The Hammerhead Turn is a fun maneuver. It’s a challenging combination of all three planes of motion, plus the fourth dimension of time: there are two quarter loop components to pull in pitch changes courtesy of the elevator, a roll component (to counteract torque at low airspeed and asymmetrical lift) to exercise aileron control, and of course the yaw component where we get to kick the rudder to turn around at the top. Plus it gets us close to the zero airspeed regime.
There is more going on here than I can keep track of now. For the moment the important parts are the pull up, the yaw turn around the top, and the pull out. Eventually I need to add these parts:
- Consistently hold the 4g pull from level to vertical
- Timing the turn around. Done correctly, the airplane pivots around its center of mass in less than a wingspan. Too early leaves the airspeed too high and the airplane “flies” through a wingover, instead of pivoting. Too late and it falls backward into a sloppy tailslide.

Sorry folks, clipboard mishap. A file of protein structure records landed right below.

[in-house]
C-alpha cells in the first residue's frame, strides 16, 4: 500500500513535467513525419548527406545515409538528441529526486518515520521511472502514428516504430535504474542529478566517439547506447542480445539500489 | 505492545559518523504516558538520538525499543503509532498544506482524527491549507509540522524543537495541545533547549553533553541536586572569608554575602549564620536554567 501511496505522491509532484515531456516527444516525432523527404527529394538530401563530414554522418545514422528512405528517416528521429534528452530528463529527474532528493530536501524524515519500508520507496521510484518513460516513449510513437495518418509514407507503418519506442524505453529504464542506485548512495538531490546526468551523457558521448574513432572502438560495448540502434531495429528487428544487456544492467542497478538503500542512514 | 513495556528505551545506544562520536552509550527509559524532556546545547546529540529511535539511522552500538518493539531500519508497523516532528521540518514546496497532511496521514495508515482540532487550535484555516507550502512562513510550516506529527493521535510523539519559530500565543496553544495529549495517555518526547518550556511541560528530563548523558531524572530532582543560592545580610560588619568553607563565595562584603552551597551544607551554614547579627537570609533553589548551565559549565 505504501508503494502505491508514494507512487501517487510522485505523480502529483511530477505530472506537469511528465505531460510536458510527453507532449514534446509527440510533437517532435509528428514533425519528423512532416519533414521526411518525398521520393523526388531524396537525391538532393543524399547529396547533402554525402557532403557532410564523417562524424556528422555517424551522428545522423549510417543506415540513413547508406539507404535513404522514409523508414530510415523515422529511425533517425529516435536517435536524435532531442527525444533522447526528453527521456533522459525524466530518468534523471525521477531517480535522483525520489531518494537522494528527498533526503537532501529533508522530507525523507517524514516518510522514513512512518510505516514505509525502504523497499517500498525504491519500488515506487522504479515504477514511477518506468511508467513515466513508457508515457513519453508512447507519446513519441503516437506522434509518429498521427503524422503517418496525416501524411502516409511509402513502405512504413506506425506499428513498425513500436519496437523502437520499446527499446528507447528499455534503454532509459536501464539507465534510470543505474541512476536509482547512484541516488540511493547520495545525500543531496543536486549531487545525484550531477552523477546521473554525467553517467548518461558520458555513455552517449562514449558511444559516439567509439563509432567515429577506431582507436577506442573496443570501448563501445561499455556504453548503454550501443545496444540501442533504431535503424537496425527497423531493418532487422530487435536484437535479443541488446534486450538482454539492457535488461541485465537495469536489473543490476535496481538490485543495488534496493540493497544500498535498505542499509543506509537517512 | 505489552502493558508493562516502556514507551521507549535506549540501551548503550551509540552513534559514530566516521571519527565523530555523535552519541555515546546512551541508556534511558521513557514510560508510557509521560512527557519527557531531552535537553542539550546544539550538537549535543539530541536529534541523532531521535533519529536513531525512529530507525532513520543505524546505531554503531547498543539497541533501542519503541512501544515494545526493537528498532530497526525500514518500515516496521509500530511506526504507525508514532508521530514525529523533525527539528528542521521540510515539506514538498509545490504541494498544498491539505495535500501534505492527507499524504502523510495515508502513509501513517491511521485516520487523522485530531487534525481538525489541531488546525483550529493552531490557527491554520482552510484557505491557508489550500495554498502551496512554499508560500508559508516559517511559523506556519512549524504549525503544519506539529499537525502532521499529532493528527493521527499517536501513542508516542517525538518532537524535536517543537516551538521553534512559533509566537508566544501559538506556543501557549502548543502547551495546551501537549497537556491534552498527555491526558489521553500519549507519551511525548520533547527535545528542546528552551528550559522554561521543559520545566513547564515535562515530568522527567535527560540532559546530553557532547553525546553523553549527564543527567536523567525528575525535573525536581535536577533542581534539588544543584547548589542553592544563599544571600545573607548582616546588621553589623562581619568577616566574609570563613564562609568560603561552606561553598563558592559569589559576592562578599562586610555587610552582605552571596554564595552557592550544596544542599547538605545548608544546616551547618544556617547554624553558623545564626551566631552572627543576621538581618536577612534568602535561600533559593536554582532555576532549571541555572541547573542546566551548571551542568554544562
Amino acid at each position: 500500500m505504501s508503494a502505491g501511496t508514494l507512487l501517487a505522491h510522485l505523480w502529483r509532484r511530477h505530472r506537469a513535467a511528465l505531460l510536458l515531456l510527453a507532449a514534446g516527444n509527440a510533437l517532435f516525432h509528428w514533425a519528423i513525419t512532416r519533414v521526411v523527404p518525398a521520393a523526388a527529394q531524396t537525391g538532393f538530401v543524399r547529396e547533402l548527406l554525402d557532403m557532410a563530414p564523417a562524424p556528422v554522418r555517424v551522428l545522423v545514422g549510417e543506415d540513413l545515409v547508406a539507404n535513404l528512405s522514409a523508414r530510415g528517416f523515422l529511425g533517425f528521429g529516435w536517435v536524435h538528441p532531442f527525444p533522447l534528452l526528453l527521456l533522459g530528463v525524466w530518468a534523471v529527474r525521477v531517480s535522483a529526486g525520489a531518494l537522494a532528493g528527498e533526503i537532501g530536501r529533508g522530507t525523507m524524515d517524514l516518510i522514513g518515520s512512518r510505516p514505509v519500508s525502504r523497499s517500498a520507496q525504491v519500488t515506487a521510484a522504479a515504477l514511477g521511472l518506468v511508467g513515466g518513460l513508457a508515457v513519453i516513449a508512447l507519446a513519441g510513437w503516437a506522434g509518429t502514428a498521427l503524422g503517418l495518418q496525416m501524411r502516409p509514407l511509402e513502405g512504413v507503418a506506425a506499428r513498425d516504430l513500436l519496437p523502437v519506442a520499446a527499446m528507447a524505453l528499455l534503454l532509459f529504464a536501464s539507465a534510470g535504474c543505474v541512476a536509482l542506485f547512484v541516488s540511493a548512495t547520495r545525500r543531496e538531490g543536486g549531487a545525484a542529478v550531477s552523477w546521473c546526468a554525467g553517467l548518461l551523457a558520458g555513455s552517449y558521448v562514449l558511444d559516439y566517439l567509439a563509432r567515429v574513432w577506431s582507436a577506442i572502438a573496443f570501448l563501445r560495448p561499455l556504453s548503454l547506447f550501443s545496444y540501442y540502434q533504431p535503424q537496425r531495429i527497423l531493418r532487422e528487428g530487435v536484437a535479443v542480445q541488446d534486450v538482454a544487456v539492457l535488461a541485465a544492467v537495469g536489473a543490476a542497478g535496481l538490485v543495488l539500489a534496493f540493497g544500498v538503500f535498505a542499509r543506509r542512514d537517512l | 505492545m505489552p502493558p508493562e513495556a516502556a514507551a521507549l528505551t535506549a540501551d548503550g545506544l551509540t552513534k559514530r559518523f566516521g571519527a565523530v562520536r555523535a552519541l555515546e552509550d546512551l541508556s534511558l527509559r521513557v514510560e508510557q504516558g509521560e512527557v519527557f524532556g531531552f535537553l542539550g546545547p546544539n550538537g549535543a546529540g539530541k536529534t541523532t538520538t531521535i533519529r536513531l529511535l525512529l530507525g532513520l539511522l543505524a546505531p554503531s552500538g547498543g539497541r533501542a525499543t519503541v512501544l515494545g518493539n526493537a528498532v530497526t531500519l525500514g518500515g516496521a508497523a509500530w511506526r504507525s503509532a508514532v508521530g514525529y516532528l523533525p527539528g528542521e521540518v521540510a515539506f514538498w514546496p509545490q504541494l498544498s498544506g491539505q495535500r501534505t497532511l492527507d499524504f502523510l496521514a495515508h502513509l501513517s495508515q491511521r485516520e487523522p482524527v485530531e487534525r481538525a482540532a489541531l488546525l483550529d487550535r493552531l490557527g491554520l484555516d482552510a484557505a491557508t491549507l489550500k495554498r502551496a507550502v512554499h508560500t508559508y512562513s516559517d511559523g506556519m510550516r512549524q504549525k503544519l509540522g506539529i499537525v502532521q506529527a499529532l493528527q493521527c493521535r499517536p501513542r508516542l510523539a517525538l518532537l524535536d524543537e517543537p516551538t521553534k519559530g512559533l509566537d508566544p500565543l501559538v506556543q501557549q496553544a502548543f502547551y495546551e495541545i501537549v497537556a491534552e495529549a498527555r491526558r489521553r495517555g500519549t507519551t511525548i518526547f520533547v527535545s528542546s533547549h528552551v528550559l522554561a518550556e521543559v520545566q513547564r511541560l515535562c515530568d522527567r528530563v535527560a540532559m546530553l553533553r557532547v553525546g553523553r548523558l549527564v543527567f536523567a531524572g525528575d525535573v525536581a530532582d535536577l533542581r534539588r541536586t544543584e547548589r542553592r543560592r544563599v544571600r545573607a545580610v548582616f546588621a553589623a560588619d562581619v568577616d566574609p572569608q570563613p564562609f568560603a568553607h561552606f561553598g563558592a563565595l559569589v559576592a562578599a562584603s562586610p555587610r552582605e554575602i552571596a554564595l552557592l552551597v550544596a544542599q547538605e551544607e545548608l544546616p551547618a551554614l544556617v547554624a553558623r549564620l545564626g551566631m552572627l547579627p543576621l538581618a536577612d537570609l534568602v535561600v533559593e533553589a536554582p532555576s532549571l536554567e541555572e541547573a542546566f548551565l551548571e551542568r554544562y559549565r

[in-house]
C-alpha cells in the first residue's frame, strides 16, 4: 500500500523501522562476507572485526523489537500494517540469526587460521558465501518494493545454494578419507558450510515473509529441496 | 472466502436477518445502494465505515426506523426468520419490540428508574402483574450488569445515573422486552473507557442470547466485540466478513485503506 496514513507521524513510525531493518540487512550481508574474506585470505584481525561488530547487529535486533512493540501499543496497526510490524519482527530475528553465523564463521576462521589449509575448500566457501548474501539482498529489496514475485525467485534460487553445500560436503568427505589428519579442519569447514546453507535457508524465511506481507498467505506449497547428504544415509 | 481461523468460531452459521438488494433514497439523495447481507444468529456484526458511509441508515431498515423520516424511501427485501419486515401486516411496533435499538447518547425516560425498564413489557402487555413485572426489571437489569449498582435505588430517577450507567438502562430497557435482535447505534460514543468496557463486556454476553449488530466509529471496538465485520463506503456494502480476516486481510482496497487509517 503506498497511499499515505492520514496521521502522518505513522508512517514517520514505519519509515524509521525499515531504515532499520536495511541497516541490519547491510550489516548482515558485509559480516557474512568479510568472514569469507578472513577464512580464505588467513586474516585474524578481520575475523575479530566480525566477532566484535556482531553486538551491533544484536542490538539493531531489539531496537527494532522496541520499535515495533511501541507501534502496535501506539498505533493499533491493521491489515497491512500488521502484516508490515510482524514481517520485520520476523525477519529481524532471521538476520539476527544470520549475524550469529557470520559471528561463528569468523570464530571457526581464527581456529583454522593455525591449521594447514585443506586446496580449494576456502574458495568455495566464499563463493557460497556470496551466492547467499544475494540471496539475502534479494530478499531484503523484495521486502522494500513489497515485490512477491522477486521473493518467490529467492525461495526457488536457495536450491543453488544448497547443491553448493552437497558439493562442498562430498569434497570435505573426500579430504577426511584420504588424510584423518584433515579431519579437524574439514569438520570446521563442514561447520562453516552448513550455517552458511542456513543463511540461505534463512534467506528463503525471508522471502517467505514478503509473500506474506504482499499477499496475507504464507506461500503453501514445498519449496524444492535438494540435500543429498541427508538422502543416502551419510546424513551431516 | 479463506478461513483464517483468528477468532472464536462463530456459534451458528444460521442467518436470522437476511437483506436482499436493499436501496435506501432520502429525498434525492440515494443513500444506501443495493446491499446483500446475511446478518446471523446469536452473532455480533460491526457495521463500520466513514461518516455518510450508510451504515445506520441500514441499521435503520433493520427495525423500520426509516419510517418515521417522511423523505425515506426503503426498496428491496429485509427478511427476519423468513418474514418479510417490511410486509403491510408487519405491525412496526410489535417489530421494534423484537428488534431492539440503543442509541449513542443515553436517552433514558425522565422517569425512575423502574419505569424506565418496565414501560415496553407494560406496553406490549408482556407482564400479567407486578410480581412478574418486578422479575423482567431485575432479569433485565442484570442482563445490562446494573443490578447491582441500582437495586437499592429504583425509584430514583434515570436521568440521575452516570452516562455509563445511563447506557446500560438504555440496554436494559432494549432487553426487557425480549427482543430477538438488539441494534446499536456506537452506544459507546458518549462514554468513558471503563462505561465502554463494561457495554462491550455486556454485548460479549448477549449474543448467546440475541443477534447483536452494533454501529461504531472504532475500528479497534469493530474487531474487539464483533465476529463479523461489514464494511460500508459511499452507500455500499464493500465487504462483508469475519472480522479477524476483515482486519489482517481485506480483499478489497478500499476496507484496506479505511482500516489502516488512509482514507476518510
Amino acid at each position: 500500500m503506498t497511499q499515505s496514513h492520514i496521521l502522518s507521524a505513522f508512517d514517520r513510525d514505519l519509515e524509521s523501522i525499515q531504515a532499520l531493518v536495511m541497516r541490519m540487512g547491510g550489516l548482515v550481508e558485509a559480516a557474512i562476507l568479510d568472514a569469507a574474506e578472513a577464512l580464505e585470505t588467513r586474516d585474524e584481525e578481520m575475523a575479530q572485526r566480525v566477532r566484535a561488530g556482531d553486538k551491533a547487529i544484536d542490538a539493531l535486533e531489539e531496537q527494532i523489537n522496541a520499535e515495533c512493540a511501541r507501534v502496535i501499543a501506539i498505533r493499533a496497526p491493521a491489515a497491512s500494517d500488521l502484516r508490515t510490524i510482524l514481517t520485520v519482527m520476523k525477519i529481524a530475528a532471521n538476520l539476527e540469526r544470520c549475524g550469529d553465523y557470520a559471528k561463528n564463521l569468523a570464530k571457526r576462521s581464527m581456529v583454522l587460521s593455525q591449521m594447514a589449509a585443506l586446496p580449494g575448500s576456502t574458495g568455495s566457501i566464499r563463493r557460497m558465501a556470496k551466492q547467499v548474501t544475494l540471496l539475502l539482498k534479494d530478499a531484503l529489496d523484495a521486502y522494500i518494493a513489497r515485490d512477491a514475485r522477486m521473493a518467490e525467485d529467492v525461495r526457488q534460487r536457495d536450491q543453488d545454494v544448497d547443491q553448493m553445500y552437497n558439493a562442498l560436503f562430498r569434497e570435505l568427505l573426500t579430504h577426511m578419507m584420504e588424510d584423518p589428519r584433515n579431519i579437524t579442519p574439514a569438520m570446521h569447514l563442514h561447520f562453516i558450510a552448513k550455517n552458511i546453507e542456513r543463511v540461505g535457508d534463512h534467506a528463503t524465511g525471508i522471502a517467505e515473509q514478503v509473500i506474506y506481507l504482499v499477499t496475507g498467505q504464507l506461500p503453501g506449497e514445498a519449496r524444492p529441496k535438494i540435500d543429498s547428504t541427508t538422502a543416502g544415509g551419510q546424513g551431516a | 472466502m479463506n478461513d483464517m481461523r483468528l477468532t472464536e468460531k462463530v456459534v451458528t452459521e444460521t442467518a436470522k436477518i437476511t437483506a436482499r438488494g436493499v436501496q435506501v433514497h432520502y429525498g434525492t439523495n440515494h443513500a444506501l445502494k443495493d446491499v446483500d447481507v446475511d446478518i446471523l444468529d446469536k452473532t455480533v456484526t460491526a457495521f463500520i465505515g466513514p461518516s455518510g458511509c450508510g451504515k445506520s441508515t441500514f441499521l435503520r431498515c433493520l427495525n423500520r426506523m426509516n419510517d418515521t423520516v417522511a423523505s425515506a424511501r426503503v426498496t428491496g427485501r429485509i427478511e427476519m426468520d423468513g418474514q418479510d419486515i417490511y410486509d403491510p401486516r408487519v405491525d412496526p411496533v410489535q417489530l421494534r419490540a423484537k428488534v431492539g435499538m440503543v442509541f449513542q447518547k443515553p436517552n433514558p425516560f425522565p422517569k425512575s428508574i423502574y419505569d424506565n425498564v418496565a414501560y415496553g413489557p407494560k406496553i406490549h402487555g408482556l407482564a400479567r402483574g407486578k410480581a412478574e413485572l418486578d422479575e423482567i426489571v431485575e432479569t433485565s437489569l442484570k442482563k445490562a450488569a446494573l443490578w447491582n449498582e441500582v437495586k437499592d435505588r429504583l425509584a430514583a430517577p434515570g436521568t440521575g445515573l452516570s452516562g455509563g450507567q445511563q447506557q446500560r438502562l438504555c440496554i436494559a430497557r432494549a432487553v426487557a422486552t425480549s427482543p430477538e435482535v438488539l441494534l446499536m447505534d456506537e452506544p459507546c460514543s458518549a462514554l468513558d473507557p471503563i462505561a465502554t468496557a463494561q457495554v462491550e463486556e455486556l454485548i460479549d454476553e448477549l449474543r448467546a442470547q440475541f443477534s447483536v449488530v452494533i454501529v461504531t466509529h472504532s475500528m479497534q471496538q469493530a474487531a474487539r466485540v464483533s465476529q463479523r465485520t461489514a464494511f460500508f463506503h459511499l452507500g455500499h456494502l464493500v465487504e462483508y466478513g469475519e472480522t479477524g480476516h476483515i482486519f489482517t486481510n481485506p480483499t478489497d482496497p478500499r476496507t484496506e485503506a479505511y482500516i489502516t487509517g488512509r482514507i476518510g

- Find the exact mix of right- and then forward-stick to keep the turnaround in the same vertical plane. The outside wing is traveling faster so it’s generating more lift, than the inside wing, which results in left-rolling tendency that is counteracted with right-stick. Forward-stick counters the gyroscopic force from the spinning propeller trying to pull the nose up.
- Timing the turn stop. Without right-rudder the nose will swing through the bottom, past vertical. The engine and propeller make an effective pendulum weight.
- Timing the vertical down-line and nailing the 4g pull-out to finish on target in both airspeed and altitude.
It looks so easy from the ground!
Here is video evidence of my first attempts…preserved for all time (at least until electrons are obsolete). I hope to look back at this clip 5000 hammerheads from now and shake my head at how anemic my skills used to be.